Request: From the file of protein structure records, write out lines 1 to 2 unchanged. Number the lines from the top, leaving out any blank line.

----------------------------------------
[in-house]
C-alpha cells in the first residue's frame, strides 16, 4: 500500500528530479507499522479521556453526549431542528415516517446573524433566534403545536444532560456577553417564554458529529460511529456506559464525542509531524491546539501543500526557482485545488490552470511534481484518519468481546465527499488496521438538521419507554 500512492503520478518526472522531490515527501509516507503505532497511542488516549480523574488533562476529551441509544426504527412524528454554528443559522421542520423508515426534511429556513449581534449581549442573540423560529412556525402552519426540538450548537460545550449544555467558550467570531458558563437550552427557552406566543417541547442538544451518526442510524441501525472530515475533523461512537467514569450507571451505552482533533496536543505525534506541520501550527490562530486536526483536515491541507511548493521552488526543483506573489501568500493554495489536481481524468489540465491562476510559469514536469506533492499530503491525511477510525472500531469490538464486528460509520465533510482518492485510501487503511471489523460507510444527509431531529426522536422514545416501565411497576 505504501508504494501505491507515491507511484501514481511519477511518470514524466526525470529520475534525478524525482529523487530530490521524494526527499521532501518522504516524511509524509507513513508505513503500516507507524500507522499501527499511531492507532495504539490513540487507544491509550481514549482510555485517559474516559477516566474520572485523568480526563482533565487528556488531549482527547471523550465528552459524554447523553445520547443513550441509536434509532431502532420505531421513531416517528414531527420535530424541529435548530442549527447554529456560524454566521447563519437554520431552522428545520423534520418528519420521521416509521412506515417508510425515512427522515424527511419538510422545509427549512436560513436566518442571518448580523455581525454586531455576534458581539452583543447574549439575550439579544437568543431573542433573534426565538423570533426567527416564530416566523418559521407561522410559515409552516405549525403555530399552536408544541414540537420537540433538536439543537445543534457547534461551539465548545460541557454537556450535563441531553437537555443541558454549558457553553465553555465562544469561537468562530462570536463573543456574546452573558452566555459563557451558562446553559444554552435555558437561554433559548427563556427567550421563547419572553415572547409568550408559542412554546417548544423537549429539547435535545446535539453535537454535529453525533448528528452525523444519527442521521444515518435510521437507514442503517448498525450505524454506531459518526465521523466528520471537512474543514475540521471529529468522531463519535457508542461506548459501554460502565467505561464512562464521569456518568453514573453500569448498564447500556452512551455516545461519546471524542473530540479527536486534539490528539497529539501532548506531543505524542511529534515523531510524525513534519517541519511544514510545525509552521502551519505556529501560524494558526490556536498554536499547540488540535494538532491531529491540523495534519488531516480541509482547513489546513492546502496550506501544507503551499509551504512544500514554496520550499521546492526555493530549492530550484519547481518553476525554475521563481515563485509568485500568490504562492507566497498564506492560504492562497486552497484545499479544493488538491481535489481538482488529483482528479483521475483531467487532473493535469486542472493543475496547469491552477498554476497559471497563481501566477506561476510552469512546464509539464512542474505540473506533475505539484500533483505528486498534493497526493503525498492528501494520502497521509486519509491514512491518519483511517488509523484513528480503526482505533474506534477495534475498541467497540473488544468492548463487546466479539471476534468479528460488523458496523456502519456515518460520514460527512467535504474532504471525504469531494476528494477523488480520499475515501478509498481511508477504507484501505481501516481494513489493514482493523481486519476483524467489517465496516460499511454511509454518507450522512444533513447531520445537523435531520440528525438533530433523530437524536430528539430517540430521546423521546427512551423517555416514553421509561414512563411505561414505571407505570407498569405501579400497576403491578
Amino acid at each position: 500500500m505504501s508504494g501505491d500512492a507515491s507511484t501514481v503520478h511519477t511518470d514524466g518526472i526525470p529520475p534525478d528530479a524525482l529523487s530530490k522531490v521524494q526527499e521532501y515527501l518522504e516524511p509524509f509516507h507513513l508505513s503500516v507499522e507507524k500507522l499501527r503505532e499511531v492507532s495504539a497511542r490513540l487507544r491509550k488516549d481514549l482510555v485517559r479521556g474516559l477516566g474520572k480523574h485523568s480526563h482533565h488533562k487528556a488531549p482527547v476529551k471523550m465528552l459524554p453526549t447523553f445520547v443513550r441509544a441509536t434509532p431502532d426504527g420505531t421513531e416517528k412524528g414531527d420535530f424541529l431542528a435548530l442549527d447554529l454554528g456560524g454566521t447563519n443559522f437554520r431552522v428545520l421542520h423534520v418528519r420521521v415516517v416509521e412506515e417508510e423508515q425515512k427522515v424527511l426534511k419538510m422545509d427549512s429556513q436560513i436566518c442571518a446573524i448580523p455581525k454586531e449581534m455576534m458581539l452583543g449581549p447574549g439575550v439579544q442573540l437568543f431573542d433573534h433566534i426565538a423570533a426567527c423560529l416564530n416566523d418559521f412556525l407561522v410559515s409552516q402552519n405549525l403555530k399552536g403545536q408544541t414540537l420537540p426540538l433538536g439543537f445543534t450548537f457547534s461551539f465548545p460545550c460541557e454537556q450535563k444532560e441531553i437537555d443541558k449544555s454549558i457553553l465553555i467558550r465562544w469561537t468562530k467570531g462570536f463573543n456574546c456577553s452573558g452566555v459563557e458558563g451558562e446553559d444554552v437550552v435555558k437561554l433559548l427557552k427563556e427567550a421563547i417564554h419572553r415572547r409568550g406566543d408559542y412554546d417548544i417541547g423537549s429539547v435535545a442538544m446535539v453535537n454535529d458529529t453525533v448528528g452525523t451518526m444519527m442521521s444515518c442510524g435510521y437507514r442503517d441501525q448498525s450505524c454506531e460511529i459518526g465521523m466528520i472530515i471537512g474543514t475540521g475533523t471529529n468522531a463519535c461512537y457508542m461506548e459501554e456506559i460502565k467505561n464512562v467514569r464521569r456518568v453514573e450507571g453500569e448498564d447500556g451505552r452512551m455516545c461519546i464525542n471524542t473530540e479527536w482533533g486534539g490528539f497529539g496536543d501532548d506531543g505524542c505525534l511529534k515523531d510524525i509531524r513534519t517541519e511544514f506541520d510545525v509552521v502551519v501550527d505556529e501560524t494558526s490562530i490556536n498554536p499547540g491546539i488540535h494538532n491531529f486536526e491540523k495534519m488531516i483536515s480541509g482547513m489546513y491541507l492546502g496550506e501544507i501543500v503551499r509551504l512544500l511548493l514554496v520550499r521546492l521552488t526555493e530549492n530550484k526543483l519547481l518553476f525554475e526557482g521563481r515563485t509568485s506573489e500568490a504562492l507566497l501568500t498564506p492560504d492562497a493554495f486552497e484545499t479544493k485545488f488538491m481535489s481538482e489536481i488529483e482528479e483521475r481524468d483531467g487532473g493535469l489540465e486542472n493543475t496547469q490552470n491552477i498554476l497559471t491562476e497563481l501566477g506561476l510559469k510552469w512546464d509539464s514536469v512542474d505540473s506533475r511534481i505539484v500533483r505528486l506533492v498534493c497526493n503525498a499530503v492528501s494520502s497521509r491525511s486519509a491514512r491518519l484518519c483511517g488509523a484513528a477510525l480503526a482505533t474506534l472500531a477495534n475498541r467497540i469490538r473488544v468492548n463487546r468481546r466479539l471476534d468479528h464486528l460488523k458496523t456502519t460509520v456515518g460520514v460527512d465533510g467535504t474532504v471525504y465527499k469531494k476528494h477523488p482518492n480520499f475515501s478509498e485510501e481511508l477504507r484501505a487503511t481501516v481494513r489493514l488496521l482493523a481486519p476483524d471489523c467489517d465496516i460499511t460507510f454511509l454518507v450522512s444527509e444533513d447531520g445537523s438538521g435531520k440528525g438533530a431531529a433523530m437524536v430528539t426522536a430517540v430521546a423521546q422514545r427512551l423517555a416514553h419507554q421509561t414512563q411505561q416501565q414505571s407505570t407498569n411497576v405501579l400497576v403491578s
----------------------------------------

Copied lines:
[in-house]
C-alpha cells in the first residue's frame, strides 16, 4: 500500500528530479507499522479521556453526549431542528415516517446573524433566534403545536444532560456577553417564554458529529460511529456506559464525542509531524491546539501543500526557482485545488490552470511534481484518519468481546465527499488496521438538521419507554 500512492503520478518526472522531490515527501509516507503505532497511542488516549480523574488533562476529551441509544426504527412524528454554528443559522421542520423508515426534511429556513449581534449581549442573540423560529412556525402552519426540538450548537460545550449544555467558550467570531458558563437550552427557552406566543417541547442538544451518526442510524441501525472530515475533523461512537467514569450507571451505552482533533496536543505525534506541520501550527490562530486536526483536515491541507511548493521552488526543483506573489501568500493554495489536481481524468489540465491562476510559469514536469506533492499530503491525511477510525472500531469490538464486528460509520465533510482518492485510501487503511471489523460507510444527509431531529426522536422514545416501565411497576 505504501508504494501505491507515491507511484501514481511519477511518470514524466526525470529520475534525478524525482529523487530530490521524494526527499521532501518522504516524511509524509507513513508505513503500516507507524500507522499501527499511531492507532495504539490513540487507544491509550481514549482510555485517559474516559477516566474520572485523568480526563482533565487528556488531549482527547471523550465528552459524554447523553445520547443513550441509536434509532431502532420505531421513531416517528414531527420535530424541529435548530442549527447554529456560524454566521447563519437554520431552522428545520423534520418528519420521521416509521412506515417508510425515512427522515424527511419538510422545509427549512436560513436566518442571518448580523455581525454586531455576534458581539452583543447574549439575550439579544437568543431573542433573534426565538423570533426567527416564530416566523418559521407561522410559515409552516405549525403555530399552536408544541414540537420537540433538536439543537445543534457547534461551539465548545460541557454537556450535563441531553437537555443541558454549558457553553465553555465562544469561537468562530462570536463573543456574546452573558452566555459563557451558562446553559444554552435555558437561554433559548427563556427567550421563547419572553415572547409568550408559542412554546417548544423537549429539547435535545446535539453535537454535529453525533448528528452525523444519527442521521444515518435510521437507514442503517448498525450505524454506531459518526465521523466528520471537512474543514475540521471529529468522531463519535457508542461506548459501554460502565467505561464512562464521569456518568453514573453500569448498564447500556452512551455516545461519546471524542473530540479527536486534539490528539497529539501532548506531543505524542511529534515523531510524525513534519517541519511544514510545525509552521502551519505556529501560524494558526490556536498554536499547540488540535494538532491531529491540523495534519488531516480541509482547513489546513492546502496550506501544507503551499509551504512544500514554496520550499521546492526555493530549492530550484519547481518553476525554475521563481515563485509568485500568490504562492507566497498564506492560504492562497486552497484545499479544493488538491481535489481538482488529483482528479483521475483531467487532473493535469486542472493543475496547469491552477498554476497559471497563481501566477506561476510552469512546464509539464512542474505540473506533475505539484500533483505528486498534493497526493503525498492528501494520502497521509486519509491514512491518519483511517488509523484513528480503526482505533474506534477495534475498541467497540473488544468492548463487546466479539471476534468479528460488523458496523456502519456515518460520514460527512467535504474532504471525504469531494476528494477523488480520499475515501478509498481511508477504507484501505481501516481494513489493514482493523481486519476483524467489517465496516460499511454511509454518507450522512444533513447531520445537523435531520440528525438533530433523530437524536430528539430517540430521546423521546427512551423517555416514553421509561414512563411505561414505571407505570407498569405501579400497576403491578